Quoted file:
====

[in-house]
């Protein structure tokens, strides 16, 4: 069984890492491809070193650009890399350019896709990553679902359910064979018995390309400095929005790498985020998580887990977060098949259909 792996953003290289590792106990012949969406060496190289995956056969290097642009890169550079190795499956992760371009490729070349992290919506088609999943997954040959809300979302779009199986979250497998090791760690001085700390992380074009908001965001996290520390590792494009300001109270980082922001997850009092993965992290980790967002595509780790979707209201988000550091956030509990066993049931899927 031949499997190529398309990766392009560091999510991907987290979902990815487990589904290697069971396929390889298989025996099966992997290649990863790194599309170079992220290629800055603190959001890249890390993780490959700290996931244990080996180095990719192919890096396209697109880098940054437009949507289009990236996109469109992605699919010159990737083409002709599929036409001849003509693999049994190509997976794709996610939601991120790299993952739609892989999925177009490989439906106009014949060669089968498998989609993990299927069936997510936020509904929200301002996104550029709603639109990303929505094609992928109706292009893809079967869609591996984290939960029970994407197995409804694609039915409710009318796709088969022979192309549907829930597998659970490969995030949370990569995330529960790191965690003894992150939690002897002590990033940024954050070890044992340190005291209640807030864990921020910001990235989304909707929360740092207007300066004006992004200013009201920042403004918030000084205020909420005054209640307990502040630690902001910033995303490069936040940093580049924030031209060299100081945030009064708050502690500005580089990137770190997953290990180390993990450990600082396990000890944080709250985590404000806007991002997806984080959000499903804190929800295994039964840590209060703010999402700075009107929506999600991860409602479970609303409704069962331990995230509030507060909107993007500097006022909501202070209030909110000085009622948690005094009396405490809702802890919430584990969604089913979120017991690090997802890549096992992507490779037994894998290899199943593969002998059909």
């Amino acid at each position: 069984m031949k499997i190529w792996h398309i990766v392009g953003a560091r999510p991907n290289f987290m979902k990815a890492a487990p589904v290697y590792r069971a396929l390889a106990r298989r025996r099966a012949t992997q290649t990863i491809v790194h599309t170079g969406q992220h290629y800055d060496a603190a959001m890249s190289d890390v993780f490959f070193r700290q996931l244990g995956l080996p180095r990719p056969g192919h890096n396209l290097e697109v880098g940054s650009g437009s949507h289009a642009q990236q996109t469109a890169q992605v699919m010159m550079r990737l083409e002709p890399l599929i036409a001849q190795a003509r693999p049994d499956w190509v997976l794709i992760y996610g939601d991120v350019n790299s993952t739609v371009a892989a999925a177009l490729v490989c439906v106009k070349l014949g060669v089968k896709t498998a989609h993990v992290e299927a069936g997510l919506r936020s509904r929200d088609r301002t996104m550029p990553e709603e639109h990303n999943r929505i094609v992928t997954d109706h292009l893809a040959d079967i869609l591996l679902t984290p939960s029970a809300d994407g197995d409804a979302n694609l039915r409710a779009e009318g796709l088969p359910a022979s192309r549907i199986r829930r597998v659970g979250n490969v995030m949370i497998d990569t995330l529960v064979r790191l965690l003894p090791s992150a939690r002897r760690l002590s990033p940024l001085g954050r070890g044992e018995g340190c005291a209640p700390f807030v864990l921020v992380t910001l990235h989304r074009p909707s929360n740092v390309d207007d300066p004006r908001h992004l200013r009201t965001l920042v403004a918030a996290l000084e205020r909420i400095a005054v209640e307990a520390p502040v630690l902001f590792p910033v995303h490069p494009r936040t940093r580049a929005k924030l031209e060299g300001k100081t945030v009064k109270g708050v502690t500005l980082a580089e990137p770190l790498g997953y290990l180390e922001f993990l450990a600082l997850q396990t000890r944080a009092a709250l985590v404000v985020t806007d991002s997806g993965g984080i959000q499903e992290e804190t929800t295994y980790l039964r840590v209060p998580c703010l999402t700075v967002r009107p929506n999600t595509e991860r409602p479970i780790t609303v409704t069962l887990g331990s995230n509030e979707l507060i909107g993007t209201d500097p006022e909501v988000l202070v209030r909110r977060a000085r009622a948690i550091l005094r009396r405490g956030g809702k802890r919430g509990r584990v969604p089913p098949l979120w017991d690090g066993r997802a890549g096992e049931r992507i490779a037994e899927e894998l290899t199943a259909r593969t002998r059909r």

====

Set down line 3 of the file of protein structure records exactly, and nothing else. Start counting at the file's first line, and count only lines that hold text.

């Amino acid at each position: 069984m031949k499997i190529w792996h398309i990766v392009g953003a560091r999510p991907n290289f987290m979902k990815a890492a487990p589904v290697y590792r069971a396929l390889a106990r298989r025996r099966a012949t992997q290649t990863i491809v790194h599309t170079g969406q992220h290629y800055d060496a603190a959001m890249s190289d890390v993780f490959f070193r700290q996931l244990g995956l080996p180095r990719p056969g192919h890096n396209l290097e697109v880098g940054s650009g437009s949507h289009a642009q990236q996109t469109a890169q992605v699919m010159m550079r990737l083409e002709p890399l599929i036409a001849q190795a003509r693999p049994d499956w190509v997976l794709i992760y996610g939601d991120v350019n790299s993952t739609v371009a892989a999925a177009l490729v490989c439906v106009k070349l014949g060669v089968k896709t498998a989609h993990v992290e299927a069936g997510l919506r936020s509904r929200d088609r301002t996104m550029p990553e709603e639109h990303n999943r929505i094609v992928t997954d109706h292009l893809a040959d079967i869609l591996l679902t984290p939960s029970a809300d994407g197995d409804a979302n694609l039915r409710a779009e009318g796709l088969p359910a022979s192309r549907i199986r829930r597998v659970g979250n490969v995030m949370i497998d990569t995330l529960v064979r790191l965690l003894p090791s992150a939690r002897r760690l002590s990033p940024l001085g954050r070890g044992e018995g340190c005291a209640p700390f807030v864990l921020v992380t910001l990235h989304r074009p909707s929360n740092v390309d207007d300066p004006r908001h992004l200013r009201t965001l920042v403004a918030a996290l000084e205020r909420i400095a005054v209640e307990a520390p502040v630690l902001f590792p910033v995303h490069p494009r936040t940093r580049a929005k924030l031209e060299g300001k100081t945030v009064k109270g708050v502690t500005l980082a580089e990137p770190l790498g997953y290990l180390e922001f993990l450990a600082l997850q396990t000890r944080a009092a709250l985590v404000v985020t806007d991002s997806g993965g984080i959000q499903e992290e804190t929800t295994y980790l039964r840590v209060p998580c703010l999402t700075v967002r009107p929506n999600t595509e991860r409602p479970i780790t609303v409704t069962l887990g331990s995230n509030e979707l507060i909107g993007t209201d500097p006022e909501v988000l202070v209030r909110r977060a000085r009622a948690i550091l005094r009396r405490g956030g809702k802890r919430g509990r584990v969604p089913p098949l979120w017991d690090g066993r997802a890549g096992e049931r992507i490779a037994e899927e894998l290899t199943a259909r593969t002998r059909r």